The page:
Posts Tagged ‘Robbie Davis-Floyd’

Birthing & Vaccines: Are We *REALLY* Independent?

Monday, July 3rd, 2017

Birthing & Vaccines: Are We *REALLY* Independent? | Marcy Axness, PhD

Anyone with a pulse and a Facebook feed knows that America is a country painfully divided — about our leadership, our economy, our values and place in the world. We’re also deeply divided over our beliefs about how to birth, raise, and educate our children… and keep them healthy in the process. Believe me, aside from the current political situation, few topics generate more polarization at a friendly backyard barbecue than epidural risks or mandated vaccines.

I don’t mean to be a buzz-kill, truly I don’t. It’s just that I made this pact with myself, on behalf of the wellbeing of mothers and babies: I decided several years ago to run a not-so-celebratory, sobering article every year on America’s birthday, as long as our country continues to show up so poorly in world rankings on maternal health.

(Settle in, grab a cuppa, this is not a breezy, 3-minute listicle. It’s important, historic, and deserves all the words it takes.)

Vaccination Nation?

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More Principles for an Empowered Birth

Thursday, September 5th, 2013

I believe that all women, consciously or not, participate in a collective knowing about the empowerment we might claim in birthing our babies. But instead of empowered birth, as birth anthropologist Robbie Davis-Floyd has so thoroughly researched, the majority of women have a birth experience that is demoralizing and dispiriting. And that gets parenting off to a less-than-peaceful start!

So to add to the first batch, to further enrich Empowered Birth Awareness Week, here are yet more ways to engage Parenting for Peace principles to up your odds of having an empowered birth.

Principles for Empowered Birth: Part II

WSLaboringCoupleNurturance – Fathers and partners, this is the golden hour for you to express this principle magnificently!

  • You now act as her womb: it’s up to you to cocoon her from phone calls, texts, tweets, visitors, and all other contact—anything characteristic of the modern human, especially lights and language. All such stimulation brings adrenaline to her system. You yourself should use the very minimum of softly spoken words with her—again, so as not to call forth the labor-slowing adrenaline.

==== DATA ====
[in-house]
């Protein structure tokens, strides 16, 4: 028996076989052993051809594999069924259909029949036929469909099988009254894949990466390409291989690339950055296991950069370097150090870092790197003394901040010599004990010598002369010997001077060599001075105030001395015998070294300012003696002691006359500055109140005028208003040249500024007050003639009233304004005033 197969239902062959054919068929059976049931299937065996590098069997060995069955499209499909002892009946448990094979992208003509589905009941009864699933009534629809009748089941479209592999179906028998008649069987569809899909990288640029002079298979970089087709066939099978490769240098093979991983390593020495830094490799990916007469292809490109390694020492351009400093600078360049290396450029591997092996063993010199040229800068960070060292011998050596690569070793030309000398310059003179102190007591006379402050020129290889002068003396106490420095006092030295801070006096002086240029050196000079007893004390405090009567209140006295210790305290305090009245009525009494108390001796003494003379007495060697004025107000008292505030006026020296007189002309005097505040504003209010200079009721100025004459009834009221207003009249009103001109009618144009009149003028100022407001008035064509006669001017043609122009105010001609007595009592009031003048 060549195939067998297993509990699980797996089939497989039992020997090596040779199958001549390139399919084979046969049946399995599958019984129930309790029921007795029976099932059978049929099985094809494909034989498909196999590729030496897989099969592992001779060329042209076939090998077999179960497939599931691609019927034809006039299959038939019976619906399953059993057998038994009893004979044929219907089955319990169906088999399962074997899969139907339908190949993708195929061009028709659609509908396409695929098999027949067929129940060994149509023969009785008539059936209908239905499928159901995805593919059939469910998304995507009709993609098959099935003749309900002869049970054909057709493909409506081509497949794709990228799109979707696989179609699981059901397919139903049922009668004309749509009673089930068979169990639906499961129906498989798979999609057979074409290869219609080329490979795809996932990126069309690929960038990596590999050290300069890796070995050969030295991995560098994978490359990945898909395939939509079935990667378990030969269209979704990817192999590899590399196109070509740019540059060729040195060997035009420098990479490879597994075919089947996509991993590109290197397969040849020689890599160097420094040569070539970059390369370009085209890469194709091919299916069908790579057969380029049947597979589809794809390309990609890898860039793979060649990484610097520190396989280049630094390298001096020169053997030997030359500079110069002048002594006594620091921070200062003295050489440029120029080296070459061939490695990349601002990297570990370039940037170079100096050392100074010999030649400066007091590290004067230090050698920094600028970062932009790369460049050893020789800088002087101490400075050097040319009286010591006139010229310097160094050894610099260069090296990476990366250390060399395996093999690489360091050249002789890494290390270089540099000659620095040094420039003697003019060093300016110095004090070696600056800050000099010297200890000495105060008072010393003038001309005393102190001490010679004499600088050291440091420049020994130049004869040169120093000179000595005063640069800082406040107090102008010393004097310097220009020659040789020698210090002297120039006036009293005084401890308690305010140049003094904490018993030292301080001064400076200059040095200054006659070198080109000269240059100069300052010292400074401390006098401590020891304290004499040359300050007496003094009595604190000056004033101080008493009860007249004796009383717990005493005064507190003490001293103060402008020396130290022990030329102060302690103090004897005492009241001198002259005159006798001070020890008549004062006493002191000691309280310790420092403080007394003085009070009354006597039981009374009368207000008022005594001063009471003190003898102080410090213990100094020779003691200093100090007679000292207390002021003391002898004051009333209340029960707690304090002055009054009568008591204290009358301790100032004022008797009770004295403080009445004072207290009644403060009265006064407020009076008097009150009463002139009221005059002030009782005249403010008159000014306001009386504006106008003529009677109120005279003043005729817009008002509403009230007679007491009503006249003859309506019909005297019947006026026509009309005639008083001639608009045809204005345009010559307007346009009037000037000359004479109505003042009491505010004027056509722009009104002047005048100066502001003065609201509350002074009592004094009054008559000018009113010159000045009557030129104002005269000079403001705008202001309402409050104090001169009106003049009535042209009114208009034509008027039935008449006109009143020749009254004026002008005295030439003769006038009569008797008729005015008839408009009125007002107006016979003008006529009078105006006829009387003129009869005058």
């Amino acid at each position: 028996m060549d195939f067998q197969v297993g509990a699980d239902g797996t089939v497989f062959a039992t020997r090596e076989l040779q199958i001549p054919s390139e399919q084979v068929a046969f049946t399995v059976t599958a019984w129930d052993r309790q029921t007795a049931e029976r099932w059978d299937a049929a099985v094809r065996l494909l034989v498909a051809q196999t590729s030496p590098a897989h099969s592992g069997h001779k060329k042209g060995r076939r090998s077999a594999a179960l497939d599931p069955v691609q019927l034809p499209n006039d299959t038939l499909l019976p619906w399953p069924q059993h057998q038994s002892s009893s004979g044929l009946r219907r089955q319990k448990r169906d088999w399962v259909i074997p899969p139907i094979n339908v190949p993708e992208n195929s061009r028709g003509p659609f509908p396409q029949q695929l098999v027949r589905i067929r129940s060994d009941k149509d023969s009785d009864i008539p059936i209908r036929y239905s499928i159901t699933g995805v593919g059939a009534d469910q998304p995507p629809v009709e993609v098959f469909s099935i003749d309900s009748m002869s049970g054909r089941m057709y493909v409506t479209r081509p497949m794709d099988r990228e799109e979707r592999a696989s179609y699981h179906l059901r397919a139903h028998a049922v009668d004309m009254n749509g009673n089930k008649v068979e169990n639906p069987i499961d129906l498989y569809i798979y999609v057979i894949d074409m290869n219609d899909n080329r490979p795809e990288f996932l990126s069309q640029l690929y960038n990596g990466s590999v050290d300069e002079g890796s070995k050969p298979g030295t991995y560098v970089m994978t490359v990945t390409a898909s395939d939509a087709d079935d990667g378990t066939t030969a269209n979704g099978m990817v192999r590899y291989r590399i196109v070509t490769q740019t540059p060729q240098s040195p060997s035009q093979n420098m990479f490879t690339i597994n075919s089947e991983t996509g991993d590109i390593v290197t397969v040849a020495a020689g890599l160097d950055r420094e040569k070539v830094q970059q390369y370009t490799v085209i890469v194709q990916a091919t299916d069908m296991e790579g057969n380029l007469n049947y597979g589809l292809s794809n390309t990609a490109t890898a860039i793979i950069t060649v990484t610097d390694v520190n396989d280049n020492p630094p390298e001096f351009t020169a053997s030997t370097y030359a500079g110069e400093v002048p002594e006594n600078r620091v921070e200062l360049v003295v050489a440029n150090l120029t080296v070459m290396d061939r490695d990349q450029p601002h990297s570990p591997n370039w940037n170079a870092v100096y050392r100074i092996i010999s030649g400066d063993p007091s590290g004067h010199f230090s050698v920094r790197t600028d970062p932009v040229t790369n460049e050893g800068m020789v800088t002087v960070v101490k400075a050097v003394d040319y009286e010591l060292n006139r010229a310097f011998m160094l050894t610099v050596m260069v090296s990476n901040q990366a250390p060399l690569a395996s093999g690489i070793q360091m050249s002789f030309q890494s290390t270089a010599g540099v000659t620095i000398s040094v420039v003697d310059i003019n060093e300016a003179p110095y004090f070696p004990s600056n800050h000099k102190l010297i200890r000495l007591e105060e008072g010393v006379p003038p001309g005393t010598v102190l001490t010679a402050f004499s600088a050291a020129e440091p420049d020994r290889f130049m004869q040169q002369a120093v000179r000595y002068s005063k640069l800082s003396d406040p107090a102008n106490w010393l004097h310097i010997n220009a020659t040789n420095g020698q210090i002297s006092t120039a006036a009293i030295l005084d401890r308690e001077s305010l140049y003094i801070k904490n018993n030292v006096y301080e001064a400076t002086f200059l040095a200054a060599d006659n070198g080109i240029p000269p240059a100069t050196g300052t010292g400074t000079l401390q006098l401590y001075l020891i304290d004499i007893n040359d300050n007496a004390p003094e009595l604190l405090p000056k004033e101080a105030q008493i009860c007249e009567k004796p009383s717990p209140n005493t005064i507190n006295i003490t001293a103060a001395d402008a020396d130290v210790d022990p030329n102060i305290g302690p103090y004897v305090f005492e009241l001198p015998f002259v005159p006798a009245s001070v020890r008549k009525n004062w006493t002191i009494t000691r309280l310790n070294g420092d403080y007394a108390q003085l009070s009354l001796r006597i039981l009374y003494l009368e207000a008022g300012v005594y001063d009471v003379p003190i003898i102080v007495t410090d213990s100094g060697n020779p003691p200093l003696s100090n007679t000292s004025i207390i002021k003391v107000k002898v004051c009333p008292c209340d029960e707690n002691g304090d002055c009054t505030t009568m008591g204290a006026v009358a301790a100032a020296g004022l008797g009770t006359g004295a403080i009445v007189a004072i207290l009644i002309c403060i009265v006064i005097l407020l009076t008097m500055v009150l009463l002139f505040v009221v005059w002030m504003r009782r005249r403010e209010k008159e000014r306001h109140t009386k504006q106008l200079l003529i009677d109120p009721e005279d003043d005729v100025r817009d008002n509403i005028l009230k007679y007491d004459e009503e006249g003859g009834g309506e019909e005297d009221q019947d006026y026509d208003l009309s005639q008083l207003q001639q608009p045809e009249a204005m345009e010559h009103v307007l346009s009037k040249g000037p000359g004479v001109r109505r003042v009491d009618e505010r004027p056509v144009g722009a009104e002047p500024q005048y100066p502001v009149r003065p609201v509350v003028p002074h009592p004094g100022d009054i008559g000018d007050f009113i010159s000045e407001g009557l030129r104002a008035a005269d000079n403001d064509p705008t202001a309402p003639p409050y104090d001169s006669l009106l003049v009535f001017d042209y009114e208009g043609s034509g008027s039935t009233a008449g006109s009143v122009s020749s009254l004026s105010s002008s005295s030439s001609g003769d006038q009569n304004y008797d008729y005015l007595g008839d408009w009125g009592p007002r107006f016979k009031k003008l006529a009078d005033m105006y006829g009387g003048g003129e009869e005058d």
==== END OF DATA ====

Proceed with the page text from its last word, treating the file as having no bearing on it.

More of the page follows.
• Rather than humanizing birth, as some reformers call for, Michel Odent suggests we need to dehumanize birth, or rather, mammalianize it—by taking away everything that distinguishes humans: rationality, speech and technology. Cameras are big culprits; the camera-face a woman feels she must put on will right there interfere with the process! Odent confidently declares, “Go ahead, let everyone into the room, chat, watch TV, run the cameras—and she’ll give birth after thirty or thirty-six hours of labor. If you respect the physiology, that same baby will be born in less than five hours.” {Read more ideas at mothering.com}

Image:
Jason Lander, through a Creative Commons license

How to Trust in a Wired World

Wednesday, March 6th, 2013

How to Trust in a Wired World | Marcy Axness PhDAlong with a good supply of onesies, I routinely counsel expectant parents to stock up on trust. Parenting is a daunting safari into the unknown, and trust is the anxiety antidote when life outruns the reach of our techno-savvy that has us convinced we can figure out and control everything in our lives.

I define trust as “calm reliance upon processes outside of your immediate perception and control,” and it is one of the seven principles that weave through my book Parenting for Peace. For those of us weaned on the information revolution, trust is probably the most subversive P4P principle of them all. When it isn’t overwhelming us, our instant access to infinite amounts of data on any topic has us convinced that by virtue of our techno-savvy, we can indeed figure out and be in charge of every aspect of our lives.

But Life will always manage to outrun your techno-management, trust me. (more…)